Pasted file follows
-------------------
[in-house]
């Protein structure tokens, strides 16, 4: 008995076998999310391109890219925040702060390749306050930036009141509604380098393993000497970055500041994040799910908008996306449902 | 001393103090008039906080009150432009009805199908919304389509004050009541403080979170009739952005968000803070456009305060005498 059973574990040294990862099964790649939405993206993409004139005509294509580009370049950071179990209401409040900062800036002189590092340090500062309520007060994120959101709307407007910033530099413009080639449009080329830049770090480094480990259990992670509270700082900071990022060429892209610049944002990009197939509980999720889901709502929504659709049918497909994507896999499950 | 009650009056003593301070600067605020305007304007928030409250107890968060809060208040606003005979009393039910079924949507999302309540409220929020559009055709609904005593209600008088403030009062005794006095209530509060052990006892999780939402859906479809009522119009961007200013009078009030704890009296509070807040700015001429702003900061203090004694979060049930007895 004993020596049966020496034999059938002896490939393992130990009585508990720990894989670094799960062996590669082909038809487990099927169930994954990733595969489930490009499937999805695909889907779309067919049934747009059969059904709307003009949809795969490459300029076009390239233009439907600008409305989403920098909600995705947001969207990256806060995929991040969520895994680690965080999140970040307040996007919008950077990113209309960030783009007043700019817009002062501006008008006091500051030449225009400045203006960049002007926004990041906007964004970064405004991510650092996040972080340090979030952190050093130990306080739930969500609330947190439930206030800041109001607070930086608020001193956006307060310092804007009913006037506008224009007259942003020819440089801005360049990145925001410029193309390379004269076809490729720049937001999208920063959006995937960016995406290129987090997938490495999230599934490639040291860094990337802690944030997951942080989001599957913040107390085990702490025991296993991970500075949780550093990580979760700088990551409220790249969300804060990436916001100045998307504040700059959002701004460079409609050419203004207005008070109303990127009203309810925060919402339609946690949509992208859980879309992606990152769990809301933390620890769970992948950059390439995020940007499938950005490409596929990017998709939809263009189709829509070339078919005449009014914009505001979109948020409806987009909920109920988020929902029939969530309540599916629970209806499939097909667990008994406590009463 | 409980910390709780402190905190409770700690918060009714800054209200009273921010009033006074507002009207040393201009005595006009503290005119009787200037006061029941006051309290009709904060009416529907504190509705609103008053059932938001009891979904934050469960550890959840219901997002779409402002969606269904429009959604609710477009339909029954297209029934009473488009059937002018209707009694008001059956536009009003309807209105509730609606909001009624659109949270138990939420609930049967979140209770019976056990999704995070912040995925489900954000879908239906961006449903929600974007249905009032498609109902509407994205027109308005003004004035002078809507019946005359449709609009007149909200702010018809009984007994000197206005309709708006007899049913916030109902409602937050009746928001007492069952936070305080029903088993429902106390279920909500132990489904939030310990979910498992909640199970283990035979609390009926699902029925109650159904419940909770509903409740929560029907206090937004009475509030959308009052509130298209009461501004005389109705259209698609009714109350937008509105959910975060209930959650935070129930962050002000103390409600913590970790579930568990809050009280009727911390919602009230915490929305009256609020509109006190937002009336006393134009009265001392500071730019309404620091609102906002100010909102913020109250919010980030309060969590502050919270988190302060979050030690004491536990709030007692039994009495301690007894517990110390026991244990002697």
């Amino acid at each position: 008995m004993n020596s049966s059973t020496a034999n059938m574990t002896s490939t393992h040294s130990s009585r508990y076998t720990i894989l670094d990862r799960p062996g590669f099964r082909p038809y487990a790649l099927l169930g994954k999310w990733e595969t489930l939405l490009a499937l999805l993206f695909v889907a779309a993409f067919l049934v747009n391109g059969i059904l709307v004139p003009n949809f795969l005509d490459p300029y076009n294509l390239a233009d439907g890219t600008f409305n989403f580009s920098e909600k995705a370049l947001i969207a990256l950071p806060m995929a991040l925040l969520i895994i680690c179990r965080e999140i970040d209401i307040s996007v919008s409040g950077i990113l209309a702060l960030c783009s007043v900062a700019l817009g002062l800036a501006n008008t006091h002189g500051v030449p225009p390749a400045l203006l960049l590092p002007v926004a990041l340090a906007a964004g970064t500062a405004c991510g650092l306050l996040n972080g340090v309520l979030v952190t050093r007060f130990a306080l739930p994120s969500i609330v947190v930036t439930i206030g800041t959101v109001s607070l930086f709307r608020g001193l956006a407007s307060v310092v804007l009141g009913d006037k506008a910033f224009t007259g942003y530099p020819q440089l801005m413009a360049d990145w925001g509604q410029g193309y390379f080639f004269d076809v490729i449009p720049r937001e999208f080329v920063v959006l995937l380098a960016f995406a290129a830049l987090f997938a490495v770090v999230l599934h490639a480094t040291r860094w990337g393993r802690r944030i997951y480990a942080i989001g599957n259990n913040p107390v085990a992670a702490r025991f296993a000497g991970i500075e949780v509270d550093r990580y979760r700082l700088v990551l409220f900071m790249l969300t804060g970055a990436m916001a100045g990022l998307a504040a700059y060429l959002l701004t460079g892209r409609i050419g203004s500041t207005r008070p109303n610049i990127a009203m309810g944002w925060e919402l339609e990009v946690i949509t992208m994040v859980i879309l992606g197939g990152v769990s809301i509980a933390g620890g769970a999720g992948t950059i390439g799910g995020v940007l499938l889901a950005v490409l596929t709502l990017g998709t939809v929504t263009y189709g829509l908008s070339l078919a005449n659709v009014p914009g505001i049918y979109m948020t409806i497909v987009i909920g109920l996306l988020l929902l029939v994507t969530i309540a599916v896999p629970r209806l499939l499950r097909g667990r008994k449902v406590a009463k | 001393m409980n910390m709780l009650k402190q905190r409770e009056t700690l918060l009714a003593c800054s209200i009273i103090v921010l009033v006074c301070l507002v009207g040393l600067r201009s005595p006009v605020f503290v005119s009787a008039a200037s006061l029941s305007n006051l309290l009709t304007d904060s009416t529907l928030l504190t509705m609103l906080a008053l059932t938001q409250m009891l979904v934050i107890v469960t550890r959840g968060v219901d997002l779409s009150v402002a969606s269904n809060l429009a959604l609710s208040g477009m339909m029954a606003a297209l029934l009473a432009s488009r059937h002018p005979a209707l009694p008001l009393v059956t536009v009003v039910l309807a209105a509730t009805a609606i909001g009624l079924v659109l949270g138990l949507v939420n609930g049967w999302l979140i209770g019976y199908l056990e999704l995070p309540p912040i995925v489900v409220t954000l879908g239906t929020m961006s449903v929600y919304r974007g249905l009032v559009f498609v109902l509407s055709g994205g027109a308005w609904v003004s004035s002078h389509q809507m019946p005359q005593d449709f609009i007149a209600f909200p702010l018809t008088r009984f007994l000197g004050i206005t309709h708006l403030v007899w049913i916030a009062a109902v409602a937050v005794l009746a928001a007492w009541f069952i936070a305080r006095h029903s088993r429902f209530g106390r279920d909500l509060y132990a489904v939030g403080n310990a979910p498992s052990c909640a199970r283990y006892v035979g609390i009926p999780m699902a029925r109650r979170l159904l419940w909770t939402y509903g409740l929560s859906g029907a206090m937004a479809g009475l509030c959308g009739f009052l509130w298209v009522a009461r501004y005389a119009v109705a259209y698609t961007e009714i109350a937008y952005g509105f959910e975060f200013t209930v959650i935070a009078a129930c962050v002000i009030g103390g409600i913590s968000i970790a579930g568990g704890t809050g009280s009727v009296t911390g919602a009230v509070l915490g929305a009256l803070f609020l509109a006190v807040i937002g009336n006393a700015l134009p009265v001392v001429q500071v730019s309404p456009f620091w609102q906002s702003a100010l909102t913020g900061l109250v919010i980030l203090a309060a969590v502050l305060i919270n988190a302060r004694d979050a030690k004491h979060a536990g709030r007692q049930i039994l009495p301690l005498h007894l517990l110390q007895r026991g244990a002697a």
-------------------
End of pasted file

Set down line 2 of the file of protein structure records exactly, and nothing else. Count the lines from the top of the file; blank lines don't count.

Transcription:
């Protein structure tokens, strides 16, 4: 008995076998999310391109890219925040702060390749306050930036009141509604380098393993000497970055500041994040799910908008996306449902 | 001393103090008039906080009150432009009805199908919304389509004050009541403080979170009739952005968000803070456009305060005498 059973574990040294990862099964790649939405993206993409004139005509294509580009370049950071179990209401409040900062800036002189590092340090500062309520007060994120959101709307407007910033530099413009080639449009080329830049770090480094480990259990992670509270700082900071990022060429892209610049944002990009197939509980999720889901709502929504659709049918497909994507896999499950 | 009650009056003593301070600067605020305007304007928030409250107890968060809060208040606003005979009393039910079924949507999302309540409220929020559009055709609904005593209600008088403030009062005794006095209530509060052990006892999780939402859906479809009522119009961007200013009078009030704890009296509070807040700015001429702003900061203090004694979060049930007895 004993020596049966020496034999059938002896490939393992130990009585508990720990894989670094799960062996590669082909038809487990099927169930994954990733595969489930490009499937999805695909889907779309067919049934747009059969059904709307003009949809795969490459300029076009390239233009439907600008409305989403920098909600995705947001969207990256806060995929991040969520895994680690965080999140970040307040996007919008950077990113209309960030783009007043700019817009002062501006008008006091500051030449225009400045203006960049002007926004990041906007964004970064405004991510650092996040972080340090979030952190050093130990306080739930969500609330947190439930206030800041109001607070930086608020001193956006307060310092804007009913006037506008224009007259942003020819440089801005360049990145925001410029193309390379004269076809490729720049937001999208920063959006995937960016995406290129987090997938490495999230599934490639040291860094990337802690944030997951942080989001599957913040107390085990702490025991296993991970500075949780550093990580979760700088990551409220790249969300804060990436916001100045998307504040700059959002701004460079409609050419203004207005008070109303990127009203309810925060919402339609946690949509992208859980879309992606990152769990809301933390620890769970992948950059390439995020940007499938950005490409596929990017998709939809263009189709829509070339078919005449009014914009505001979109948020409806987009909920109920988020929902029939969530309540599916629970209806499939097909667990008994406590009463 | 409980910390709780402190905190409770700690918060009714800054209200009273921010009033006074507002009207040393201009005595006009503290005119009787200037006061029941006051309290009709904060009416529907504190509705609103008053059932938001009891979904934050469960550890959840219901997002779409402002969606269904429009959604609710477009339909029954297209029934009473488009059937002018209707009694008001059956536009009003309807209105509730609606909001009624659109949270138990939420609930049967979140209770019976056990999704995070912040995925489900954000879908239906961006449903929600974007249905009032498609109902509407994205027109308005003004004035002078809507019946005359449709609009007149909200702010018809009984007994000197206005309709708006007899049913916030109902409602937050009746928001007492069952936070305080029903088993429902106390279920909500132990489904939030310990979910498992909640199970283990035979609390009926699902029925109650159904419940909770509903409740929560029907206090937004009475509030959308009052509130298209009461501004005389109705259209698609009714109350937008509105959910975060209930959650935070129930962050002000103390409600913590970790579930568990809050009280009727911390919602009230915490929305009256609020509109006190937002009336006393134009009265001392500071730019309404620091609102906002100010909102913020109250919010980030309060969590502050919270988190302060979050030690004491536990709030007692039994009495301690007894517990110390026991244990002697």